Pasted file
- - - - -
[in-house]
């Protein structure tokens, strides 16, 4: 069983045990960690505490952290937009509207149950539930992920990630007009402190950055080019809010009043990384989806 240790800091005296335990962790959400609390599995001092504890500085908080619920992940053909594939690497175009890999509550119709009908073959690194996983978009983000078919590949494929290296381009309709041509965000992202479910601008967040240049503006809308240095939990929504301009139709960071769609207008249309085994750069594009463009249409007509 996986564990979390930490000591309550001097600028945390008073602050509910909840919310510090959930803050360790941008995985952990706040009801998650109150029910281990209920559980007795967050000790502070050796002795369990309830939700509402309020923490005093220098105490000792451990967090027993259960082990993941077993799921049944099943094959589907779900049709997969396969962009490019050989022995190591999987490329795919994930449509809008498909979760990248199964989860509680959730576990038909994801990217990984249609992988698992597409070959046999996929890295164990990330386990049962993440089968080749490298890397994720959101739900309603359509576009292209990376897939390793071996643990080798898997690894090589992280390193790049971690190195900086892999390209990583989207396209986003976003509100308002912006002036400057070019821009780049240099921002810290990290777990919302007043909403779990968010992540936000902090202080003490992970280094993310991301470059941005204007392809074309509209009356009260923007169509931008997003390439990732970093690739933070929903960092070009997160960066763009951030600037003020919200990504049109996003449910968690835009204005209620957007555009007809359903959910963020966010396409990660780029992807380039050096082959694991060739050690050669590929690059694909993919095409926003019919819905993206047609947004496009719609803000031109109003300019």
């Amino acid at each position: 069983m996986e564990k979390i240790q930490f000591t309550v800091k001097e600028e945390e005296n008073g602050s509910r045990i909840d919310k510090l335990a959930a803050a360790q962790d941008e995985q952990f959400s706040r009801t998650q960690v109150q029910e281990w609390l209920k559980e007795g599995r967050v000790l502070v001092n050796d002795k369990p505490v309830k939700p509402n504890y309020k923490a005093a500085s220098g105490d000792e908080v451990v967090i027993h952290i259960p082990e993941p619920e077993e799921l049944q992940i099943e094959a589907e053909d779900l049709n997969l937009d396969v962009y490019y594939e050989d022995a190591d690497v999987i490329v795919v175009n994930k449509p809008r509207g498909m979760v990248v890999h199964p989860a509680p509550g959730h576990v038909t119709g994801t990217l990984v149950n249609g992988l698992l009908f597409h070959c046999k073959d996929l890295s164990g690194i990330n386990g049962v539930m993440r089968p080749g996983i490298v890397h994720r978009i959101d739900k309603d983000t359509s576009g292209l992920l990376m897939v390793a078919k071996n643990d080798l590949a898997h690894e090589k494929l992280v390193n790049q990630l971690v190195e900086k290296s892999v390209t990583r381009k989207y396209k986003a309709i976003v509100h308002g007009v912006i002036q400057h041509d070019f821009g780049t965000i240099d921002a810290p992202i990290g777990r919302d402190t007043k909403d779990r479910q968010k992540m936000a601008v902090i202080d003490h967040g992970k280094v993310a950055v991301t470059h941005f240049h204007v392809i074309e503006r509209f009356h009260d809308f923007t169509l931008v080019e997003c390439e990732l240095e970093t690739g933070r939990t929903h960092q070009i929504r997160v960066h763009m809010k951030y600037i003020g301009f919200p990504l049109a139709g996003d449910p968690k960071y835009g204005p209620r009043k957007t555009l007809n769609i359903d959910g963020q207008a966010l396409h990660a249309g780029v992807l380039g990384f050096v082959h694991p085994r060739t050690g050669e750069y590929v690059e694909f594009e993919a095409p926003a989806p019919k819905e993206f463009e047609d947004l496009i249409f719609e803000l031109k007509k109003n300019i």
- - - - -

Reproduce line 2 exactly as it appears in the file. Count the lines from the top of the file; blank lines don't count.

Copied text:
């Protein structure tokens, strides 16, 4: 069983045990960690505490952290937009509207149950539930992920990630007009402190950055080019809010009043990384989806 240790800091005296335990962790959400609390599995001092504890500085908080619920992940053909594939690497175009890999509550119709009908073959690194996983978009983000078919590949494929290296381009309709041509965000992202479910601008967040240049503006809308240095939990929504301009139709960071769609207008249309085994750069594009463009249409007509 996986564990979390930490000591309550001097600028945390008073602050509910909840919310510090959930803050360790941008995985952990706040009801998650109150029910281990209920559980007795967050000790502070050796002795369990309830939700509402309020923490005093220098105490000792451990967090027993259960082990993941077993799921049944099943094959589907779900049709997969396969962009490019050989022995190591999987490329795919994930449509809008498909979760990248199964989860509680959730576990038909994801990217990984249609992988698992597409070959046999996929890295164990990330386990049962993440089968080749490298890397994720959101739900309603359509576009292209990376897939390793071996643990080798898997690894090589992280390193790049971690190195900086892999390209990583989207396209986003976003509100308002912006002036400057070019821009780049240099921002810290990290777990919302007043909403779990968010992540936000902090202080003490992970280094993310991301470059941005204007392809074309509209009356009260923007169509931008997003390439990732970093690739933070929903960092070009997160960066763009951030600037003020919200990504049109996003449910968690835009204005209620957007555009007809359903959910963020966010396409990660780029992807380039050096082959694991060739050690050669590929690059694909993919095409926003019919819905993206047609947004496009719609803000031109109003300019």